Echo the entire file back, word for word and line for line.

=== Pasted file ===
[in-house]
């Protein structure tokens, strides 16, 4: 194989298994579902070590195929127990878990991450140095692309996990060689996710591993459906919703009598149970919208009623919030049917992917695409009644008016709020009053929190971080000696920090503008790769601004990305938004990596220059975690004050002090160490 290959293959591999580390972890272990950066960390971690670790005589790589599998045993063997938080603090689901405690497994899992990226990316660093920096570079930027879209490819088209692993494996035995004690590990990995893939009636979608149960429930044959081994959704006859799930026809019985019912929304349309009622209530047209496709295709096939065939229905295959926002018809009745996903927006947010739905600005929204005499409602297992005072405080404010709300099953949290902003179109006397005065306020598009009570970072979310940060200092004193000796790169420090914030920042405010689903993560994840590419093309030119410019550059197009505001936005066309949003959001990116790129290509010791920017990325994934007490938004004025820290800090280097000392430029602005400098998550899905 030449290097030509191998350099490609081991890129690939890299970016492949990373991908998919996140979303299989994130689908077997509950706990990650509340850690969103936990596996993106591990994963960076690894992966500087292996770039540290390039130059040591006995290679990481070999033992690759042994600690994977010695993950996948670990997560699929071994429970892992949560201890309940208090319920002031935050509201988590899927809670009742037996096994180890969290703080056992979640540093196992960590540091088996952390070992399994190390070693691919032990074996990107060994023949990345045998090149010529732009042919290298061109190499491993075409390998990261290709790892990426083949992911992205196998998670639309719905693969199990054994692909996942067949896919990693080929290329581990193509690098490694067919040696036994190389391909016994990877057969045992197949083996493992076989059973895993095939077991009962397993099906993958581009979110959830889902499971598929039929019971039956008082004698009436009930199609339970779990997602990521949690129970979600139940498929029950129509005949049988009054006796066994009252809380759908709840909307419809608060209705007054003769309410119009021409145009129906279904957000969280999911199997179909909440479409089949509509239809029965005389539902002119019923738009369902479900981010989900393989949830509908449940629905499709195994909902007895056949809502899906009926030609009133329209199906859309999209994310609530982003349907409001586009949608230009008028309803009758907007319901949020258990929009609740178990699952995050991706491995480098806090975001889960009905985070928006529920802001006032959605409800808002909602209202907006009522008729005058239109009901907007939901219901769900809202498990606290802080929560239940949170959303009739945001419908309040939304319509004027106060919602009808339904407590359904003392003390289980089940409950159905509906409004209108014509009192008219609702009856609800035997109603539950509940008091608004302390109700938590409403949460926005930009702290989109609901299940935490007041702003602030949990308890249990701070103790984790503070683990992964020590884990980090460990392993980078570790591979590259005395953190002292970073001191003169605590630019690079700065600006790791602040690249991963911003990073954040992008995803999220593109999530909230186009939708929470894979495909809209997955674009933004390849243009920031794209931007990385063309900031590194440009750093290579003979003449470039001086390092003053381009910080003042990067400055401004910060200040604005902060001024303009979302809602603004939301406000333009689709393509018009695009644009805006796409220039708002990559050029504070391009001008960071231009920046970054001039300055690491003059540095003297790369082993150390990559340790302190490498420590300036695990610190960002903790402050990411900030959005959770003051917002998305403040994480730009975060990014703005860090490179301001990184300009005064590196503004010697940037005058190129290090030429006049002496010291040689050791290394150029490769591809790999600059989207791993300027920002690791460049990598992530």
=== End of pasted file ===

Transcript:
[in-house]
């Protein structure tokens, strides 16, 4: 194989298994579902070590195929127990878990991450140095692309996990060689996710591993459906919703009598149970919208009623919030049917992917695409009644008016709020009053929190971080000696920090503008790769601004990305938004990596220059975690004050002090160490 290959293959591999580390972890272990950066960390971690670790005589790589599998045993063997938080603090689901405690497994899992990226990316660093920096570079930027879209490819088209692993494996035995004690590990990995893939009636979608149960429930044959081994959704006859799930026809019985019912929304349309009622209530047209496709295709096939065939229905295959926002018809009745996903927006947010739905600005929204005499409602297992005072405080404010709300099953949290902003179109006397005065306020598009009570970072979310940060200092004193000796790169420090914030920042405010689903993560994840590419093309030119410019550059197009505001936005066309949003959001990116790129290509010791920017990325994934007490938004004025820290800090280097000392430029602005400098998550899905 030449290097030509191998350099490609081991890129690939890299970016492949990373991908998919996140979303299989994130689908077997509950706990990650509340850690969103936990596996993106591990994963960076690894992966500087292996770039540290390039130059040591006995290679990481070999033992690759042994600690994977010695993950996948670990997560699929071994429970892992949560201890309940208090319920002031935050509201988590899927809670009742037996096994180890969290703080056992979640540093196992960590540091088996952390070992399994190390070693691919032990074996990107060994023949990345045998090149010529732009042919290298061109190499491993075409390998990261290709790892990426083949992911992205196998998670639309719905693969199990054994692909996942067949896919990693080929290329581990193509690098490694067919040696036994190389391909016994990877057969045992197949083996493992076989059973895993095939077991009962397993099906993958581009979110959830889902499971598929039929019971039956008082004698009436009930199609339970779990997602990521949690129970979600139940498929029950129509005949049988009054006796066994009252809380759908709840909307419809608060209705007054003769309410119009021409145009129906279904957000969280999911199997179909909440479409089949509509239809029965005389539902002119019923738009369902479900981010989900393989949830509908449940629905499709195994909902007895056949809502899906009926030609009133329209199906859309999209994310609530982003349907409001586009949608230009008028309803009758907007319901949020258990929009609740178990699952995050991706491995480098806090975001889960009905985070928006529920802001006032959605409800808002909602209202907006009522008729005058239109009901907007939901219901769900809202498990606290802080929560239940949170959303009739945001419908309040939304319509004027106060919602009808339904407590359904003392003390289980089940409950159905509906409004209108014509009192008219609702009856609800035997109603539950509940008091608004302390109700938590409403949460926005930009702290989109609901299940935490007041702003602030949990308890249990701070103790984790503070683990992964020590884990980090460990392993980078570790591979590259005395953190002292970073001191003169605590630019690079700065600006790791602040690249991963911003990073954040992008995803999220593109999530909230186009939708929470894979495909809209997955674009933004390849243009920031794209931007990385063309900031590194440009750093290579003979003449470039001086390092003053381009910080003042990067400055401004910060200040604005902060001024303009979302809602603004939301406000333009689709393509018009695009644009805006796409220039708002990559050029504070391009001008960071231009920046970054001039300055690491003059540095003297790369082993150390990559340790302190490498420590300036695990610190960002903790402050990411900030959005959770003051917002998305403040994480730009975060990014703005860090490179301001990184300009005064590196503004010697940037005058190129290090030429006049002496010291040689050791290394150029490769591809790999600059989207791993300027920002690791460049990598992530």